Are men as hopeless at going to the doctor’s as urban legend suggests?
Judging from the men I know, or I see waiting in GP surgeries or at the dentist, the male gender might be the victim of outdated typecasting.
What is unarguably true though is that the way people seek medical help, and what might trigger them to put their hand up, is very different for men, women and those who identify their gender in other ways.
So, it is not surprising that our men’s health story by Eric Martin this month has strong sporting references, with our cover sharing a poignant photo of Shane “Warnie” Warne bowing out, literally and figuratively.
Since his unexpected death from heart attack in March, only days after another cricket great Rod Marsh also succumbed, middle-aged men have been going in their droves to have their own ticker checked out.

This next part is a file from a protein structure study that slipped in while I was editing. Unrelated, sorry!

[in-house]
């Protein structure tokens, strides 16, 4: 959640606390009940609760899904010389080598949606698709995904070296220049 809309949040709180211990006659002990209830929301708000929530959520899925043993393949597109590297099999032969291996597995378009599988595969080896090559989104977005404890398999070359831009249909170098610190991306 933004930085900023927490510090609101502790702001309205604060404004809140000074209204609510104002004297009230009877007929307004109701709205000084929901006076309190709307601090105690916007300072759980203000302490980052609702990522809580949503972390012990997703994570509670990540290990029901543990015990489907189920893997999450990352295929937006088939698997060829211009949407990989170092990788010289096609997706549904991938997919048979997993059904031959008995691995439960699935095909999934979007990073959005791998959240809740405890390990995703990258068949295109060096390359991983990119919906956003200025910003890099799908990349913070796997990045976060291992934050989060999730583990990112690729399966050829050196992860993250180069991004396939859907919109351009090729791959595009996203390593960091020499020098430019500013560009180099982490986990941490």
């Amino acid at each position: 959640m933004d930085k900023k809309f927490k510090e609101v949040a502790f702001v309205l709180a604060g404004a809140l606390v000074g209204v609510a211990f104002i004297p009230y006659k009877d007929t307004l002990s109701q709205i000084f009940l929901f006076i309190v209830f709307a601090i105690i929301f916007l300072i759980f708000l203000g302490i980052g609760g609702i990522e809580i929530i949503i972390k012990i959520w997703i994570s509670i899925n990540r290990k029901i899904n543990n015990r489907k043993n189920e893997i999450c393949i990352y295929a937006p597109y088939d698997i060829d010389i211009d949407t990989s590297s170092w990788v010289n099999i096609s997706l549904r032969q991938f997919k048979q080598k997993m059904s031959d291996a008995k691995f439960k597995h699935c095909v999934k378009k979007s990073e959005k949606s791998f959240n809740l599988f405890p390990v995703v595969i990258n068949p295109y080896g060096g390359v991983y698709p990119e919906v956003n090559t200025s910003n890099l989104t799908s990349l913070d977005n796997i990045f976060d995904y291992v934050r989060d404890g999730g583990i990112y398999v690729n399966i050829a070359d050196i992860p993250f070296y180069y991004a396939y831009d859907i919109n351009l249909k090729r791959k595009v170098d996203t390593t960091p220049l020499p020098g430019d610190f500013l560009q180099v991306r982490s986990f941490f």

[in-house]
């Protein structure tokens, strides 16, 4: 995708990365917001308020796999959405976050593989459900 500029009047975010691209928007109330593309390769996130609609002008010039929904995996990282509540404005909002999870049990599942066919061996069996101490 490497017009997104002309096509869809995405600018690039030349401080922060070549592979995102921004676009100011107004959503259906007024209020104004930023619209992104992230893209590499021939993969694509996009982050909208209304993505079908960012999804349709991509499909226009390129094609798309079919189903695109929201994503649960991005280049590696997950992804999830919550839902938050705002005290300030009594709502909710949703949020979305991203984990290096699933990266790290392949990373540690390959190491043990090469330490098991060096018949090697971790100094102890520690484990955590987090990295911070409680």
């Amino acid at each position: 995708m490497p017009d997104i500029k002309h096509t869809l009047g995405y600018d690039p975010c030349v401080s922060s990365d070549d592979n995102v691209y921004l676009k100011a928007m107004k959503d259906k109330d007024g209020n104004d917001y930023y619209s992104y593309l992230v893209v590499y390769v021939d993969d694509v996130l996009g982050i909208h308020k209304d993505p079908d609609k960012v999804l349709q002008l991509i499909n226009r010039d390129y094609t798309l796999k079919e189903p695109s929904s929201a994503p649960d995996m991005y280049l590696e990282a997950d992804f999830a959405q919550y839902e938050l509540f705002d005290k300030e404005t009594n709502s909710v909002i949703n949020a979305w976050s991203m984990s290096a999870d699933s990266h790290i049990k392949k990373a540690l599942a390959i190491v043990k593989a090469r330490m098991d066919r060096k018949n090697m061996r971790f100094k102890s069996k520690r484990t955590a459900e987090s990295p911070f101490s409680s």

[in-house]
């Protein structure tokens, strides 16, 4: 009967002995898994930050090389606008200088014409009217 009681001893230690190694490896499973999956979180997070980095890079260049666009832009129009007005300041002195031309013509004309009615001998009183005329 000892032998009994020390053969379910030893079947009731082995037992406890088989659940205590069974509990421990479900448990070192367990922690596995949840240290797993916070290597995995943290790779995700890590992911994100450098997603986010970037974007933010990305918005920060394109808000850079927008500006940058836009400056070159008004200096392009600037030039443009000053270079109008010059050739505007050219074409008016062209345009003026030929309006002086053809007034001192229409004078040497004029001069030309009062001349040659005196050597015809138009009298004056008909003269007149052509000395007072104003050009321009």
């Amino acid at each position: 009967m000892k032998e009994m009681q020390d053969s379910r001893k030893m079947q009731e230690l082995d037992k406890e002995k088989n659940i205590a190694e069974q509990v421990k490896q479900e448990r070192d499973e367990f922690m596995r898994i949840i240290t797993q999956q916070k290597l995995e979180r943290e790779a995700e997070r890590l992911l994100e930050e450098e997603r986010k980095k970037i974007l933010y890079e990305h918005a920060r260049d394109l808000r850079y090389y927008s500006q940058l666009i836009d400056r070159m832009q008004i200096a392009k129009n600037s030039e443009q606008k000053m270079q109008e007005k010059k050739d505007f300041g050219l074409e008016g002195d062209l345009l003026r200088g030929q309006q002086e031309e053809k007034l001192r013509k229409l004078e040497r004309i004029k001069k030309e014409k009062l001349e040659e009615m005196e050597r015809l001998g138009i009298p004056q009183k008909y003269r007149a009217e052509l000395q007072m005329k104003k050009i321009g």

We tend to associate heart attack as the body’s sign of wearing out a bit in old age, so when it happens to someone in their 50s, 60s or even their 70s it seems premature.
Since [Warne’s] unexpected death from heart attack in March, only days after another cricket great Rod Marsh also succumbed, middle-aged men have been going in their droves to have their own ticker checked out.
And when it strikes someone who is fit and of sporting greatness, everyone really hits the panic button.
We are all well-versed in the mantra of following a healthy diet and exercising to reduce heart attack risk, but many middle-aged men are asking if there is anything else they could be doing to avoid becoming a premature statistic – through lifestyle or early detection.
And while we’re breaking down stereotypes, our story explains it’s not just the overweight who are at risk.